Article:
DAVID GREENE, HOST:
A political scandal like South Korea has never seen is putting the president's job in jeopardy. It's all because of her ties to a spiritual adviser who may have been meddling in state affairs. NPR's Elise Hu reports from Seoul.
ELISE HU, BYLINE: As many as 30,000 people flooded into Seoul's downtown this weekend to demand South Korean President Park Geun-hye step down. Park has only one year left in her term, but she's at the center of a scandal that's paralyzed the country.
JOUNG HWANG: How was this kept such a big secret for four years?
HU: Joung Hwang is a law professor at Korea's Hankuk University. The secret he's talking about is new information that the president's old friend, who has no official ties to government, has been calling the shots behind the scenes. Her family, which is linked to a shamanistic cult, befriended Park in the 1970s.
HWANG: This is basically a kind of witch who has bewitched our president and has managed to just run the state affairs.
HU: A discarded hard drive prosecutors believe belongs to the spiritual adviser, Choi Soon-sil, showed dozens of drafts of presidential speeches with her edits. Investigators are also looking into whether she used her influence to collect millions in donations from major companies for her personal use. The president last week addressed the scandal in a national address.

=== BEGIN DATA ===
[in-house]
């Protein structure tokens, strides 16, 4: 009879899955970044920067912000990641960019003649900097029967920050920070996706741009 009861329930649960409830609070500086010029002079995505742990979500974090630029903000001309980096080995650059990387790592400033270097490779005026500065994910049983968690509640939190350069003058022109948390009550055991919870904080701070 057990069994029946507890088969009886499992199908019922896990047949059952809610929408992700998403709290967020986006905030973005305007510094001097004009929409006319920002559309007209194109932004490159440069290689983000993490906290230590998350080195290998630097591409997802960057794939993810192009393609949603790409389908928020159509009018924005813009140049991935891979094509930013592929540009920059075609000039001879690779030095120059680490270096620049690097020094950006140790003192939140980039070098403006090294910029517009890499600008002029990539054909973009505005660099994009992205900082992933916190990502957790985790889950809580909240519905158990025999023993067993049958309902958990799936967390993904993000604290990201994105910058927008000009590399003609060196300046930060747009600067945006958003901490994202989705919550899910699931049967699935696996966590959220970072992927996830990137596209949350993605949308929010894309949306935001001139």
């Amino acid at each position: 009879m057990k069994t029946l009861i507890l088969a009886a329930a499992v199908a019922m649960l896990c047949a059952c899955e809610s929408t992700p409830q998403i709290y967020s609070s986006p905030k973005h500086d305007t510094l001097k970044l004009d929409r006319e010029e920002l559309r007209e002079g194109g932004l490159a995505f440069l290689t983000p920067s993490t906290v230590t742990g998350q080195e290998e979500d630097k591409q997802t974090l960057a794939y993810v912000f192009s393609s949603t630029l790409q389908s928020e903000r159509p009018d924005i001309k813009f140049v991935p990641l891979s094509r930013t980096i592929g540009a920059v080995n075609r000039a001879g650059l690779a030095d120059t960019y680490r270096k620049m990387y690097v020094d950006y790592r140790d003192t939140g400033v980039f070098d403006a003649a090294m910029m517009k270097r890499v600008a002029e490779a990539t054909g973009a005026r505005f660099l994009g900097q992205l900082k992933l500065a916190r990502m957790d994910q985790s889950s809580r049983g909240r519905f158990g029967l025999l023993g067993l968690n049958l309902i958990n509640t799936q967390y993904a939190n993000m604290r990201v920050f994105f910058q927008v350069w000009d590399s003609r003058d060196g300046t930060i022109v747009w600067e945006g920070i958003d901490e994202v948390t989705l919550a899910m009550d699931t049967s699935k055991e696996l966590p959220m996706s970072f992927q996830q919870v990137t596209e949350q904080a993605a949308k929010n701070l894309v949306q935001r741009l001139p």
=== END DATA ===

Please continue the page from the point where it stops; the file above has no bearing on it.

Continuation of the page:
(SOUNDBITE OF ARCHIVED RECORDING)
PRESIDENT PARK GEUNHYE: (Foreign language spoken).
HU: "I'm very sorry for causing concern, shocking and hurting the people," Park said. Choi was mobbed by so many reporters when she appeared for questioning in Seoul on Monday that she twice fell and lost a shoe. Choi could face charges of embezzlement, tax evasion and acquiring classified information. The president has said nothing else, as her approval rating plummets to 10 percent and calls for her resignation get louder. Joung Hwang.
HWANG: I don't expect president Park to step down on her own. She's very obstinate like that.
HU: The pressure on President Park shows no signs of letting up. Elise Hu, NPR News, Seoul.
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